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Summary: Current challenges in microRNA (miRNA) research are to improve the identification of in vivo mRNA targets and clarify the complex interplay existing between a specific miRNA and multiple biological networks. MiRonTop is an online java web tool that integrates DNA microarrays or high-throughput sequencing data to identify the potential implication of miRNAs on a specific biological system. It allows a rapid characterization of the most pertinent mRNA targets according to several existing miRNA target prediction approaches. It also provides useful representations of the enrichment scores according to the position of the target site along the 3′-UTR, where the contribution of the sites located in the vicinity of the stop codon and of the polyA tail can be clearly highlighted. It provides different graphs of miRNA enrichment associated with up- or down-regulated transcripts and different summary tables about selections of mRNA targets and their functional annotations by Gene Ontology.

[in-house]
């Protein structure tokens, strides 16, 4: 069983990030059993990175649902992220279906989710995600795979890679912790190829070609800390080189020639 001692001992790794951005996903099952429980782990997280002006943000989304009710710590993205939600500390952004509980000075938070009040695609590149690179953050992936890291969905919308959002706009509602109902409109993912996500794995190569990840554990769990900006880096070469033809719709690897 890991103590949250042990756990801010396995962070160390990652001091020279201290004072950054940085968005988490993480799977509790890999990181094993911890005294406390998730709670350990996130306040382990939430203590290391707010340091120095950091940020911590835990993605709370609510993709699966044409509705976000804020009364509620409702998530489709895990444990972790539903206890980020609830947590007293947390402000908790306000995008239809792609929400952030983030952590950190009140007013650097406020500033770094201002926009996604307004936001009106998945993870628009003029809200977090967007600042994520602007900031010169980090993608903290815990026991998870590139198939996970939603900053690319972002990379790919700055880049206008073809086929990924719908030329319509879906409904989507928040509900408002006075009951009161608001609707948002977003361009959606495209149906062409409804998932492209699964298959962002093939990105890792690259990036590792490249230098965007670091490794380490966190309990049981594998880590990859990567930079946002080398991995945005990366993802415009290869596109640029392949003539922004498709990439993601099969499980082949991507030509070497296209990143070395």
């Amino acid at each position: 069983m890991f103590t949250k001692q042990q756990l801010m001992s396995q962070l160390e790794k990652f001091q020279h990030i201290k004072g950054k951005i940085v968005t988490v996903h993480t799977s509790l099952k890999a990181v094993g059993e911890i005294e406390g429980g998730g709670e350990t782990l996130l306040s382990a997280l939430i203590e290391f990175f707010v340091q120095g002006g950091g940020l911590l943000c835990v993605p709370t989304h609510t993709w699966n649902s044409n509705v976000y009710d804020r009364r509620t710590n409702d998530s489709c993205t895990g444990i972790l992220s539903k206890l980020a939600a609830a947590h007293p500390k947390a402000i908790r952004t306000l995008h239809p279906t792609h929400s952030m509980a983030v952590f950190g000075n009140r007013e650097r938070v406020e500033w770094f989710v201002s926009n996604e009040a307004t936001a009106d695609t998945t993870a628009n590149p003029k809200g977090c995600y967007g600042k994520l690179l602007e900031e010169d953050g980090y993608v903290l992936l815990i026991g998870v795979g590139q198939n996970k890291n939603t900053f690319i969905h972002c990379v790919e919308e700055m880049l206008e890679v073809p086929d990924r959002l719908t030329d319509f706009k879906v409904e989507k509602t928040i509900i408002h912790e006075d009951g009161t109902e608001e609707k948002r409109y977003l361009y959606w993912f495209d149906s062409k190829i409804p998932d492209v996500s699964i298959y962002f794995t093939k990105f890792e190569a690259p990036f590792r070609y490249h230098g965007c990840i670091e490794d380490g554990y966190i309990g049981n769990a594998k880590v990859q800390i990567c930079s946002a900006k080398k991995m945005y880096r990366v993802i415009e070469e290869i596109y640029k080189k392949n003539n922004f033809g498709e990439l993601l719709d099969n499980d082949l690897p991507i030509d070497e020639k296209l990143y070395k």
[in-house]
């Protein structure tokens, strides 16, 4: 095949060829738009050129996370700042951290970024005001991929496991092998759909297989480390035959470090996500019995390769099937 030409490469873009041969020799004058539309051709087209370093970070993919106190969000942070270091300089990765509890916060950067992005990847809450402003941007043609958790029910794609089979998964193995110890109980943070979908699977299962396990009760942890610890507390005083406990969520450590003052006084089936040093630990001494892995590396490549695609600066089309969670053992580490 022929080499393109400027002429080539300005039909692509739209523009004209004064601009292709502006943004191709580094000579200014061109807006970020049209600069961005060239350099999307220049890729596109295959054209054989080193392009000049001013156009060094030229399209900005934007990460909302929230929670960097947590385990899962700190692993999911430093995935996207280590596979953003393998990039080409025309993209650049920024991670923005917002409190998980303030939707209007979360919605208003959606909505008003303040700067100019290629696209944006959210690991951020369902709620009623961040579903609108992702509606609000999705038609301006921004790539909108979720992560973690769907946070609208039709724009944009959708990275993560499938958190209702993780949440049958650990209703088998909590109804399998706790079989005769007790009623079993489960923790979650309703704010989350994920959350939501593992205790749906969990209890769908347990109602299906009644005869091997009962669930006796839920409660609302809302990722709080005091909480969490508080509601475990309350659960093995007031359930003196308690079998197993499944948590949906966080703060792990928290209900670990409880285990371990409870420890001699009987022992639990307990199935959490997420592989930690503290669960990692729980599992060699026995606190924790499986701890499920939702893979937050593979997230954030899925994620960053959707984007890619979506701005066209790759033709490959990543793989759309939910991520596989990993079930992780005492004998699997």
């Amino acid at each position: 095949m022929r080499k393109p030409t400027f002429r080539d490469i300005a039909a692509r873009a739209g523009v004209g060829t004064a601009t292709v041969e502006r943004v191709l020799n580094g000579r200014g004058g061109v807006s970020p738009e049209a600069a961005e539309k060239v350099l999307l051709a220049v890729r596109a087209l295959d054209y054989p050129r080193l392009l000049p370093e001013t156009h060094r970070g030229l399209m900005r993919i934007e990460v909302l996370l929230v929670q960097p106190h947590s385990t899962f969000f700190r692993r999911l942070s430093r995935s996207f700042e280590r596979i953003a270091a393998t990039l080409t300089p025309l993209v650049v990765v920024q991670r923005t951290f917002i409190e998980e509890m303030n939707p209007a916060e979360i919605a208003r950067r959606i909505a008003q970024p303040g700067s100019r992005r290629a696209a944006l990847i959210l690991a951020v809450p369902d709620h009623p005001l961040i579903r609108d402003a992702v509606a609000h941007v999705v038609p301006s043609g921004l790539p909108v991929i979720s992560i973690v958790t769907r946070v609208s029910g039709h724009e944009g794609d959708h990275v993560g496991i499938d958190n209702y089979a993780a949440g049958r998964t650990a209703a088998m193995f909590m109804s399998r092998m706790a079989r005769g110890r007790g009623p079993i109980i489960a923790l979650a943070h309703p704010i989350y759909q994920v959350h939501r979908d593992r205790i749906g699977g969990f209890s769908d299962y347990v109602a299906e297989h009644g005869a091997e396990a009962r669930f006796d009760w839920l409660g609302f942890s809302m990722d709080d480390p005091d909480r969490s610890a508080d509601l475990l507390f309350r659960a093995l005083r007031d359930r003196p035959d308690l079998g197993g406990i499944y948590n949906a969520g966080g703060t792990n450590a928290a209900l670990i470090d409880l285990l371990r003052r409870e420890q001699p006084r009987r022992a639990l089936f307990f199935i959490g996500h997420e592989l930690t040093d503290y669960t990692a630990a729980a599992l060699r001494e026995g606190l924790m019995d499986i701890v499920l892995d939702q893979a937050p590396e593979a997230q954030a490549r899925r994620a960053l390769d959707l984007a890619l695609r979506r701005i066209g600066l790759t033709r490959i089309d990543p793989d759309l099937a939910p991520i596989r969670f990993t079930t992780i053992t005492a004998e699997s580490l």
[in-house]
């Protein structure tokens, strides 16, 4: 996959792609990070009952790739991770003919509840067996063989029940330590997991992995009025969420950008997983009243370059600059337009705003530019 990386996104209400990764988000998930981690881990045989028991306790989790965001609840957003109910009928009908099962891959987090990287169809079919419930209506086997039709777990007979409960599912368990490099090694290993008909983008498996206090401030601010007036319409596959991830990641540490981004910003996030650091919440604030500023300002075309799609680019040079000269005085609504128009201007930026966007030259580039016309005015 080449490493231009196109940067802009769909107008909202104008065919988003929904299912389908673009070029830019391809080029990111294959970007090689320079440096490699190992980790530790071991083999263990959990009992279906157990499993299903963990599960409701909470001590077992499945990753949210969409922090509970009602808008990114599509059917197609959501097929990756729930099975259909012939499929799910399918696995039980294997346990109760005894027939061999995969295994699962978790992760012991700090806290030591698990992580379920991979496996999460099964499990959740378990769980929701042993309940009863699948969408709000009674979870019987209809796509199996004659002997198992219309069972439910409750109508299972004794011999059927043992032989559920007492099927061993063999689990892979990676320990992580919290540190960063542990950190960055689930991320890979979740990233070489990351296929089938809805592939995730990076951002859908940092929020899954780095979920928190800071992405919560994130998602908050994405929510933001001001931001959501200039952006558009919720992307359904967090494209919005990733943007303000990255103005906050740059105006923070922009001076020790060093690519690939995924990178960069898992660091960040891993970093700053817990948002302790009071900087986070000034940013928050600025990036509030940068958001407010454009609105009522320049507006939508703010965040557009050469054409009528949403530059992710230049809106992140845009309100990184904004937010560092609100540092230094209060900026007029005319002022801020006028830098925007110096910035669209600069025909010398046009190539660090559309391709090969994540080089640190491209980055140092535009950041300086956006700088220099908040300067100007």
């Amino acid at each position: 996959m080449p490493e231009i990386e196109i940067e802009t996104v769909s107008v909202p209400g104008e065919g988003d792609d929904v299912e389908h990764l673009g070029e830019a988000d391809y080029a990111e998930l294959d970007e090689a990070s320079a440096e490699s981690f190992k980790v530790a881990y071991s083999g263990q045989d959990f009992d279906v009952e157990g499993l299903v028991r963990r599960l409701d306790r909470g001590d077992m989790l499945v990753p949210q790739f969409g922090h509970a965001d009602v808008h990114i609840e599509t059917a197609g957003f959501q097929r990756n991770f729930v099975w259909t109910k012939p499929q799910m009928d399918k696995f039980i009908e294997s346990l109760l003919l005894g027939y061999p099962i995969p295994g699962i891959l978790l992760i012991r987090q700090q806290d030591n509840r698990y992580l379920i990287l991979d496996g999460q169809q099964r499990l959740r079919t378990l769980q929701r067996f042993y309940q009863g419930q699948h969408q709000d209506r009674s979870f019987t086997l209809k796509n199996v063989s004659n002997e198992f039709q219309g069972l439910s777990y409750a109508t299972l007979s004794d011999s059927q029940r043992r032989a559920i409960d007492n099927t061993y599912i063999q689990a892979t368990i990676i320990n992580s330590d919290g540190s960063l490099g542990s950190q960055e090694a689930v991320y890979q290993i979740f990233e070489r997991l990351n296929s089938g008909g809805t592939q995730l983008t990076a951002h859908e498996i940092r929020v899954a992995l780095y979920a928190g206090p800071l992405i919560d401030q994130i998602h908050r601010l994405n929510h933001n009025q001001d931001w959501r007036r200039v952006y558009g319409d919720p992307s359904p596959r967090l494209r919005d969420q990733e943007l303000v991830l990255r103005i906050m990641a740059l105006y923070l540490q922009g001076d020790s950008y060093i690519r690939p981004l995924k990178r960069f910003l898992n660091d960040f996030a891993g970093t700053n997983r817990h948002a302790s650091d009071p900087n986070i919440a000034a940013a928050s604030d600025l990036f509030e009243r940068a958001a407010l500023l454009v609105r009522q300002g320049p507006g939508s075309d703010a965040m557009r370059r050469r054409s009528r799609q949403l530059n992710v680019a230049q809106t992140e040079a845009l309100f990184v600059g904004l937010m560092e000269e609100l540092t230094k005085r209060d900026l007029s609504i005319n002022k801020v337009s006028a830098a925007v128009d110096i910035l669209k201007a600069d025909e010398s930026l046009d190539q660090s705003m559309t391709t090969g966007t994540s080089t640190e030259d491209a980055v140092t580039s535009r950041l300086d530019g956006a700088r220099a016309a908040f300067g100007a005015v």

MiRNAs appear capable to block translation and also stimulate mRNA degradation, with translational repression often preceding mRNA degradation. Several mechanisms of miRNA action, including block of cap binding or elongation, increased ribosome drop-off rate or increased de-adenylation, have already been proposed (Guo et al., 2010). It remains, however, that target recognition follows a complex set of rules dominated by the existence of a perfect match between 6 and 8 nt located in the 5′ region of the miRNA (called the ‘seed’) and the target mRNA (Grimson et al., 2007). The ability of miRNAs to interact with many targets and the possibility for some of them to share a same target increase tremendously the complexity of many biological networks. In that context, an experimental validation of in silico predictions appears quite necessary. Many available target prediction softwares combine a search for a perfect seed match between miRNA and 3′-untranslated region (3′-UTR) and a conservation of the interaction across species. In fact, comparison of results obtained with several of these computational tools show significant divergences. MiRonTop aims at detecting influence of miRNAs on gene expression profiles by analyzing potential overrepresentation of specific miRNAs targets across an experimental gene set. Other tools have been recently described to explore miRNA influence on datasets (Alexiou et al., 2010; Antonov et al., 2009; van Dongen et al., 2008). MiRonTop provides several novel and complementary information including (i) the possibility to screen and compare miRNA signatures using different target prediction tools; (ii) options to calculate enrichment scores according to the spatial distribution of predicted targets sites along the transcript, since true sites may be preferentially located in close vicinity of stop codons and polyadenylation sites (Chi et al., 2009; Majoros and Ohler, 2007); and (iii) access to Gene Ontology functional annotations of the different gene lists. Overall, these different modes of representation increase the sensitivity of the research in order to define a set of either mRNA or miRNAs associated with the selected experiment.